Federal lawyers move to shield alleged secrets in civil court case of ex-Saudi spy

·3 min read

OTTAWA — The Canadian government is seeking a court injunction to prevent a former Saudi intelligence official from disclosing allegedly sensitive security information in a civil proceeding against him.

In an application to the Federal Court, government lawyers request an order under the Canada Evidence Act confirming a prohibition on the disclosure of material as well as an injunction forbidding Saad Aljabri or his lawyers from filing certain information in Ontario court.

It is the latest twist in the legal saga of Aljabri, who alleges Saudi Arabia's de facto ruler sent a hit squad to Canada to assassinate him.

A group of Saudi companies claims in Ontario Superior Court that Aljabri, who now lives in Toronto, embezzled billions of dollars. The companies were allegedly set up by the Saudi government as a front for covert counterterrorism purposes.

Aljabri denies wrongdoing and says the companies are now controlled by Saudi Crown Prince Mohammed bin Salman, who took power in 2017.

Aljabri, who worked for years in Saudi intelligence, alleges the Ontario court action is part of an effort to harm and intimidate him because he was a key supporter of former crown prince Mohammed bin Nayef.

Aljabri filed a court action in the U.S. two years ago, in which he claimed bin Salman dispatched a squad to Canada to assassinate him shortly after journalist Jamal Khashoggi was killed at the Saudi consulate in Turkey in October 2018. Aljabri alleges the plot against him was thwarted by Canadian authorities.

In addition, the Saudi companies filed a civil action in the United States, parallel to the Ontario one, against Aljabri. The U.S. government asserted state secrets privilege in those proceedings, prompting a court to dismiss the action late last year.

In support of an effort to have the Ontario proceedings stayed, John Adair, a lawyer for Aljabri, has indicated he will file a notice of motion and an affidavit with the provincial court.

The materials "will likely contain information that overlaps the information excluded from the U.S. proceedings on the basis of state secrets privilege," says the Canadian government's motion for an injunction in Federal Court.

On May 24, federal lawyers advised Adair that the material he intends to file in the bid for an Ontario court stay "constitutes sensitive or potentially injurious information" and that he was required to give notice to the attorney general under the Canada Evidence Act.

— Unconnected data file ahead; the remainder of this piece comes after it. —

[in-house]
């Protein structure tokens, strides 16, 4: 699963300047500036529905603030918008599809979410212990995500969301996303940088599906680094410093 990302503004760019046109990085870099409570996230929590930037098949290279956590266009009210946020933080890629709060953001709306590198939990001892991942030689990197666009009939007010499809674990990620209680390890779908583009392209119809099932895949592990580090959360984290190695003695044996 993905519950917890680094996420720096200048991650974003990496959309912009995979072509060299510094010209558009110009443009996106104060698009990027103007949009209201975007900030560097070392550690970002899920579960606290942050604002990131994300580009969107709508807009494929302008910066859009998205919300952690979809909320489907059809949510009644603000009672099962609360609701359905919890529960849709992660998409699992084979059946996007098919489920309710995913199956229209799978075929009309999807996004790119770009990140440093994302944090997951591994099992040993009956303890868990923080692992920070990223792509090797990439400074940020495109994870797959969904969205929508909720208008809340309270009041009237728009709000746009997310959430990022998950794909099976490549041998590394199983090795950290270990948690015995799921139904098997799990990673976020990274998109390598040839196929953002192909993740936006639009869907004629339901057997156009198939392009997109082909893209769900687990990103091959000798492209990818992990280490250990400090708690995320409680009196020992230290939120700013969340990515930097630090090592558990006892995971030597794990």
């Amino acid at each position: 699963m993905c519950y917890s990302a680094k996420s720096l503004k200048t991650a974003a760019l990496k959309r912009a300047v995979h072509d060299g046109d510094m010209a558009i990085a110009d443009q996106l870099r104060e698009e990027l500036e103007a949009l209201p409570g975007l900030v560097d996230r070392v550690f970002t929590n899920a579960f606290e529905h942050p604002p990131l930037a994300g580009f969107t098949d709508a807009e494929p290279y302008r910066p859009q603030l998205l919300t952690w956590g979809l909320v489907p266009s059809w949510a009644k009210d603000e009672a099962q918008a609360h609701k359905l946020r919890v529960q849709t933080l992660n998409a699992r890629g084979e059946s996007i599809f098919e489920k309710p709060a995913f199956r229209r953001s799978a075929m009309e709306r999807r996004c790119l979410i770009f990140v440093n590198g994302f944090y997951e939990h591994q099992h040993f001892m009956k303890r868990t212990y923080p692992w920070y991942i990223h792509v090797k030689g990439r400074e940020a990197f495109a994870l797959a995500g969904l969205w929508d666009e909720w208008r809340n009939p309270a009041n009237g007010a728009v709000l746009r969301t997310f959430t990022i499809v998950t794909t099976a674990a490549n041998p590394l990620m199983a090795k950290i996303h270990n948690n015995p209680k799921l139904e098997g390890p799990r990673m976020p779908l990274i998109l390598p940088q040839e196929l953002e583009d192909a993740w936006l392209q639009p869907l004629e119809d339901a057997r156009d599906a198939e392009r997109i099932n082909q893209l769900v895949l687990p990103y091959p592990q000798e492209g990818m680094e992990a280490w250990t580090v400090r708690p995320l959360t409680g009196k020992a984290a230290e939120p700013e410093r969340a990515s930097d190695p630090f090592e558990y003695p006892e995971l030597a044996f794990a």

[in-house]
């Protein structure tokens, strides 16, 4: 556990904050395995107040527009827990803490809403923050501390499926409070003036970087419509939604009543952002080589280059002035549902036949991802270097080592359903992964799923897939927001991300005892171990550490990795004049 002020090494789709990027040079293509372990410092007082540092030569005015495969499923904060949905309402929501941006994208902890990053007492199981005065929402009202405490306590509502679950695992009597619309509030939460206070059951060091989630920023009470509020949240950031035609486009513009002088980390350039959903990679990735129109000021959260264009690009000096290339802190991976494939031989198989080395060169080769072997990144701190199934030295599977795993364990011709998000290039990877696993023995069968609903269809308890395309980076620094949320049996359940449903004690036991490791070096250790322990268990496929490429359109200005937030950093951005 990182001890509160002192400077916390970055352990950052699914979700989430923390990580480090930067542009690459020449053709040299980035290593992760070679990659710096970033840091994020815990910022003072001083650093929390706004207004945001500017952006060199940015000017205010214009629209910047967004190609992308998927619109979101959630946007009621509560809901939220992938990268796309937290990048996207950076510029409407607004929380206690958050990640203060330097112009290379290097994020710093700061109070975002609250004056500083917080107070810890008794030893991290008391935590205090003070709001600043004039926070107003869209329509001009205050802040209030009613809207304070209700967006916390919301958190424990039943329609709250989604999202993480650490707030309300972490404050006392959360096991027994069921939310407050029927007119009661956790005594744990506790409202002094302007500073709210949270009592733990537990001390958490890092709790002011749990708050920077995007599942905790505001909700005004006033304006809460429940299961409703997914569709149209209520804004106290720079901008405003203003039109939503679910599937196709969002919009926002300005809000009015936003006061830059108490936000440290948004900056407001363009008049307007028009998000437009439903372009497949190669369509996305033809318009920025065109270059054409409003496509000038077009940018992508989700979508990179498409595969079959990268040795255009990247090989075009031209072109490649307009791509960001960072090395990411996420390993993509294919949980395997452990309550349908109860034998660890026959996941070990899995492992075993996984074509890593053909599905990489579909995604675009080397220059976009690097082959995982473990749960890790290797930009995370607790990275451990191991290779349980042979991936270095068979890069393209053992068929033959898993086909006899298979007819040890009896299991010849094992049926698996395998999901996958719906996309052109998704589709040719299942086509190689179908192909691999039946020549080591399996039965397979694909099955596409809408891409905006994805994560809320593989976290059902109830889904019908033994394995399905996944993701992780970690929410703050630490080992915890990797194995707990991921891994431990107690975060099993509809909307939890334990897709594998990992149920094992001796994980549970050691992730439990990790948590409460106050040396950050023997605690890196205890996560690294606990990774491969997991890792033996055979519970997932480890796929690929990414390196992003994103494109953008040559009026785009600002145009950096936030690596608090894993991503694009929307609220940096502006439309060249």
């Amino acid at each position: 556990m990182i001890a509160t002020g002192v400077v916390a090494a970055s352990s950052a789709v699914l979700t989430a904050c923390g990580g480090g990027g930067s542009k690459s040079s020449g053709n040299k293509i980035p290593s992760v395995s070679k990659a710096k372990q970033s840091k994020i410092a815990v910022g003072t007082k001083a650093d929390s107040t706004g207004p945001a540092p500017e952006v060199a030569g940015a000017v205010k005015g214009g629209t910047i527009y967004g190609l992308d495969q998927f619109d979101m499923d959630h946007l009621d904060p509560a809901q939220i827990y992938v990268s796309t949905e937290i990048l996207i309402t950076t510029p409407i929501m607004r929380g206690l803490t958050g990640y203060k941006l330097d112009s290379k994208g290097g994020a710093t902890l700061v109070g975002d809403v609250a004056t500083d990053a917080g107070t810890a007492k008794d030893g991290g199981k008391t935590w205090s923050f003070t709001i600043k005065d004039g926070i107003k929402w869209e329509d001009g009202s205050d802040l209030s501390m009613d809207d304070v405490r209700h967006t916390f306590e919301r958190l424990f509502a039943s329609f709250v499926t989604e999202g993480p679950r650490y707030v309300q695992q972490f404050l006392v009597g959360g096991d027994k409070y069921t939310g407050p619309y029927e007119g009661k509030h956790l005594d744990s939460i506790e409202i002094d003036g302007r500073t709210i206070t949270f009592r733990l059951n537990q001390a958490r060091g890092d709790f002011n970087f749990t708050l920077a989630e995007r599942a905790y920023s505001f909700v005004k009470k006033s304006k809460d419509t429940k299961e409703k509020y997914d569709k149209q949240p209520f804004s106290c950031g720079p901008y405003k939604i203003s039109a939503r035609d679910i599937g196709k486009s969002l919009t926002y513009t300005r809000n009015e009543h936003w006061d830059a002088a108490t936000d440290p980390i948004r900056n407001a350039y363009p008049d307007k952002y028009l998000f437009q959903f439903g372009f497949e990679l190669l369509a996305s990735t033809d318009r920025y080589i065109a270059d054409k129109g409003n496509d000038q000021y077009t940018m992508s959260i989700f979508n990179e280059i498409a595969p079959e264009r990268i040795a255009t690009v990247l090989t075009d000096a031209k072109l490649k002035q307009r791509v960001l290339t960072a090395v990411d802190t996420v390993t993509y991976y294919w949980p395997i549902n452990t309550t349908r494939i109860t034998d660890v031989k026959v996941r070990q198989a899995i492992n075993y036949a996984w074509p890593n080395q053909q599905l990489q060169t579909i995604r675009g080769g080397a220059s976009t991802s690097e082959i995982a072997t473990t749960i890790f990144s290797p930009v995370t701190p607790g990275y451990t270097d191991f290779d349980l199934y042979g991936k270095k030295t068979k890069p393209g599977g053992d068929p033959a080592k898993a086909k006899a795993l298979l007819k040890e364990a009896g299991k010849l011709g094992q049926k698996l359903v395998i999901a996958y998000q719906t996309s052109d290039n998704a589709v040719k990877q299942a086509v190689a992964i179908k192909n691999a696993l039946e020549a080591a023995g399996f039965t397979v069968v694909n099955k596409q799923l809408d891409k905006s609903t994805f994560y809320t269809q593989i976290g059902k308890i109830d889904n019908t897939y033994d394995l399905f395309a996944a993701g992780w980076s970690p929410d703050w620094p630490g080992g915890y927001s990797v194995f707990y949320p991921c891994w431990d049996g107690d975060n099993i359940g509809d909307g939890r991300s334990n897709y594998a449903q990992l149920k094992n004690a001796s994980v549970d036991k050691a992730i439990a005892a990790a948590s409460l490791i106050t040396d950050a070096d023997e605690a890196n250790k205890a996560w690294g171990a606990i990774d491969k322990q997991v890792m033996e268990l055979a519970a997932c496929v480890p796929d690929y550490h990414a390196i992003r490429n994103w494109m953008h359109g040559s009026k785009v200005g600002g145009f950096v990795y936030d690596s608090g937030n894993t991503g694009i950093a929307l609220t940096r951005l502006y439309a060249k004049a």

Adair disputed that the Act applied in the circumstances and insisted the U.S. government would have to intervene in the Canadian proceedings to protect the information, the federal submission says.

On May 31, the attorney general received notice from an official at the Canadian Security Intelligence Service under the Canada Evidence Act that she believed sensitive information may be disclosed in the Ontario proceedings. The same day, Adair was informed and told there was a statutory prohibition against disclosure of the material.

In a June 1 letter, Adair stuck to his position that the Act did not apply to his motion material, which he still intended to file.

The federal submission to the court says that since he "does not accept the clear legal authority" of the Canada Evidence Act, "an injunction is necessary to prevent Mr. Adair from publicly filing information that could injure national security."

The federal lawyers say the attorney general intends to apply under the Act for a full hearing on the information at the centre of the case, but "that process will take a little time."

"Thus, the need for the injunction remains pressing."

Email correspondence on the court file indicates that discussions took place among the lawyers early this month, and Adair said he would not file any of the material in question before June 13.

Adair was not immediately available for comment. It is unclear when a hearing on the federal motion for an injunction might take place.

This report by The Canadian Press was first published June 8, 2022.

Jim Bronskill, The Canadian Press

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